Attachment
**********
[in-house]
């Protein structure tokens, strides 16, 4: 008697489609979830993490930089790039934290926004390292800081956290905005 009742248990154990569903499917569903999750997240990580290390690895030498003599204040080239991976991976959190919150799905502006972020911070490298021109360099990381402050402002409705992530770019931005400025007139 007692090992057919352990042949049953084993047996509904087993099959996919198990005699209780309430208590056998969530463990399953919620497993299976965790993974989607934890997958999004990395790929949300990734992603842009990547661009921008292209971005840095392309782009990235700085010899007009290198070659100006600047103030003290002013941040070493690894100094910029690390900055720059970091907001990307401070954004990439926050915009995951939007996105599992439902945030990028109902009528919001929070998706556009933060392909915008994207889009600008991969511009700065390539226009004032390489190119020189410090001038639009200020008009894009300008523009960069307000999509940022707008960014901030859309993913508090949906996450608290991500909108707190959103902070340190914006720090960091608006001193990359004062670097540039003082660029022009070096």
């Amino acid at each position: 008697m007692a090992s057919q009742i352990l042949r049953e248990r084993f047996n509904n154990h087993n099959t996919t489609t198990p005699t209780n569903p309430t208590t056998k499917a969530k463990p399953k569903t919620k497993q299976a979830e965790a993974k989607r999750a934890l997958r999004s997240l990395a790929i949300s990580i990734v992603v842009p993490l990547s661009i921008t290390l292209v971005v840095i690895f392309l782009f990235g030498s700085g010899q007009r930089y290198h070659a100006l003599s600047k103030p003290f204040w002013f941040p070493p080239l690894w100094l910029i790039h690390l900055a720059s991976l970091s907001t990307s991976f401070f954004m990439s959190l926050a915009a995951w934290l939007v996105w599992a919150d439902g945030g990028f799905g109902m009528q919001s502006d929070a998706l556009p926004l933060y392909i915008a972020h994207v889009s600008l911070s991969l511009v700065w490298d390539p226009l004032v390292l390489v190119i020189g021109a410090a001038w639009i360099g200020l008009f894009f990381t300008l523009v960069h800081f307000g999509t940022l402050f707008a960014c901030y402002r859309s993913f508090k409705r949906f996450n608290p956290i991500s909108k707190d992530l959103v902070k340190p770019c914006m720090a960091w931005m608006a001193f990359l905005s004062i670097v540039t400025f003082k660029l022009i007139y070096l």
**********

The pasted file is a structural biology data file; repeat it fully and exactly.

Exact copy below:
[in-house]
């Protein structure tokens, strides 16, 4: 008697489609979830993490930089790039934290926004390292800081956290905005 009742248990154990569903499917569903999750997240990580290390690895030498003599204040080239991976991976959190919150799905502006972020911070490298021109360099990381402050402002409705992530770019931005400025007139 007692090992057919352990042949049953084993047996509904087993099959996919198990005699209780309430208590056998969530463990399953919620497993299976965790993974989607934890997958999004990395790929949300990734992603842009990547661009921008292209971005840095392309782009990235700085010899007009290198070659100006600047103030003290002013941040070493690894100094910029690390900055720059970091907001990307401070954004990439926050915009995951939007996105599992439902945030990028109902009528919001929070998706556009933060392909915008994207889009600008991969511009700065390539226009004032390489190119020189410090001038639009200020008009894009300008523009960069307000999509940022707008960014901030859309993913508090949906996450608290991500909108707190959103902070340190914006720090960091608006001193990359004062670097540039003082660029022009070096």
């Amino acid at each position: 008697m007692a090992s057919q009742i352990l042949r049953e248990r084993f047996n509904n154990h087993n099959t996919t489609t198990p005699t209780n569903p309430t208590t056998k499917a969530k463990p399953k569903t919620k497993q299976a979830e965790a993974k989607r999750a934890l997958r999004s997240l990395a790929i949300s990580i990734v992603v842009p993490l990547s661009i921008t290390l292209v971005v840095i690895f392309l782009f990235g030498s700085g010899q007009r930089y290198h070659a100006l003599s600047k103030p003290f204040w002013f941040p070493p080239l690894w100094l910029i790039h690390l900055a720059s991976l970091s907001t990307s991976f401070f954004m990439s959190l926050a915009a995951w934290l939007v996105w599992a919150d439902g945030g990028f799905g109902m009528q919001s502006d929070a998706l556009p926004l933060y392909i915008a972020h994207v889009s600008l911070s991969l511009v700065w490298d390539p226009l004032v390292l390489v190119i020189g021109a410090a001038w639009i360099g200020l008009f894009f990381t300008l523009v960069h800081f307000g999509t940022l402050f707008a960014c901030y402002r859309s993913f508090k409705r949906f996450n608290p956290i991500s909108k707190d992530l959103v902070k340190p770019c914006m720090a960091w931005m608006a001193f990359l905005s004062i670097v540039t400025f003082k660029l022009i007139y070096l």